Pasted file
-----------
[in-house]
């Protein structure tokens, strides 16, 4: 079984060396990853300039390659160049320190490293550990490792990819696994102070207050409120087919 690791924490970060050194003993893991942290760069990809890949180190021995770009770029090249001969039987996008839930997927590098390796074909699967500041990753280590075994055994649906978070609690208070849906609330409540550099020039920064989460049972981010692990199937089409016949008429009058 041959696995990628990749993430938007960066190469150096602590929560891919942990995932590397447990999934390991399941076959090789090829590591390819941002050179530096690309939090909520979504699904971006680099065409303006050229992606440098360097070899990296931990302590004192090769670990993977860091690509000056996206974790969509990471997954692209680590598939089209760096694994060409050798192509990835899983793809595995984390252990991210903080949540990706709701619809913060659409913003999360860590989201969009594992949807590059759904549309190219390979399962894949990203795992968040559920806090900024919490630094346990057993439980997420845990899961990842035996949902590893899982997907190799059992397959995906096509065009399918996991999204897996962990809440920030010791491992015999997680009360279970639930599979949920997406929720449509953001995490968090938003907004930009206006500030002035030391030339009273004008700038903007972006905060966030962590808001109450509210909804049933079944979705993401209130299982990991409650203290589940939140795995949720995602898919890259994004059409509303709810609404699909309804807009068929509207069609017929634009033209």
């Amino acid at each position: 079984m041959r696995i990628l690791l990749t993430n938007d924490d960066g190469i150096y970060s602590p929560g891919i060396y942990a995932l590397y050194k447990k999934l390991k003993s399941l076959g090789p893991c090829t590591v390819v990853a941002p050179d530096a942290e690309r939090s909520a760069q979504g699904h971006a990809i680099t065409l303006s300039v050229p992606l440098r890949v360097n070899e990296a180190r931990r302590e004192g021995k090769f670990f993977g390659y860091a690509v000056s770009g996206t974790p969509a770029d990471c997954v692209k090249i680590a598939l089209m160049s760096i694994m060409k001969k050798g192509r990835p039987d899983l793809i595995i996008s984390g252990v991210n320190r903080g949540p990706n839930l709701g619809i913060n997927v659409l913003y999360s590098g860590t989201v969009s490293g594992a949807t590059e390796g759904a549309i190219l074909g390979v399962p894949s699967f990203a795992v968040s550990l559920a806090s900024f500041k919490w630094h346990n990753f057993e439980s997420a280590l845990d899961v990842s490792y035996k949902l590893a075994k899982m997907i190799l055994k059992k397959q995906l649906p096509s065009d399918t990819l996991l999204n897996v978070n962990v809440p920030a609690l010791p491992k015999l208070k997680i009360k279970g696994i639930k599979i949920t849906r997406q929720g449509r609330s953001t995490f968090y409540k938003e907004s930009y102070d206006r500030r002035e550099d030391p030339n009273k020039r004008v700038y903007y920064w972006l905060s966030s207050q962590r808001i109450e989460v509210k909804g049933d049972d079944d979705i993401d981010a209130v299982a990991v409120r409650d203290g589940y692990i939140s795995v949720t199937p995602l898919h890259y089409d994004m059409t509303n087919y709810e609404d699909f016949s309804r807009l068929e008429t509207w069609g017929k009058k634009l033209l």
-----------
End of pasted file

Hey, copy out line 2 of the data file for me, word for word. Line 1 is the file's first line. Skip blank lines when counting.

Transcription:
């Protein structure tokens, strides 16, 4: 079984060396990853300039390659160049320190490293550990490792990819696994102070207050409120087919 690791924490970060050194003993893991942290760069990809890949180190021995770009770029090249001969039987996008839930997927590098390796074909699967500041990753280590075994055994649906978070609690208070849906609330409540550099020039920064989460049972981010692990199937089409016949008429009058 041959696995990628990749993430938007960066190469150096602590929560891919942990995932590397447990999934390991399941076959090789090829590591390819941002050179530096690309939090909520979504699904971006680099065409303006050229992606440098360097070899990296931990302590004192090769670990993977860091690509000056996206974790969509990471997954692209680590598939089209760096694994060409050798192509990835899983793809595995984390252990991210903080949540990706709701619809913060659409913003999360860590989201969009594992949807590059759904549309190219390979399962894949990203795992968040559920806090900024919490630094346990057993439980997420845990899961990842035996949902590893899982997907190799059992397959995906096509065009399918996991999204897996962990809440920030010791491992015999997680009360279970639930599979949920997406929720449509953001995490968090938003907004930009206006500030002035030391030339009273004008700038903007972006905060966030962590808001109450509210909804049933079944979705993401209130299982990991409650203290589940939140795995949720995602898919890259994004059409509303709810609404699909309804807009068929509207069609017929634009033209």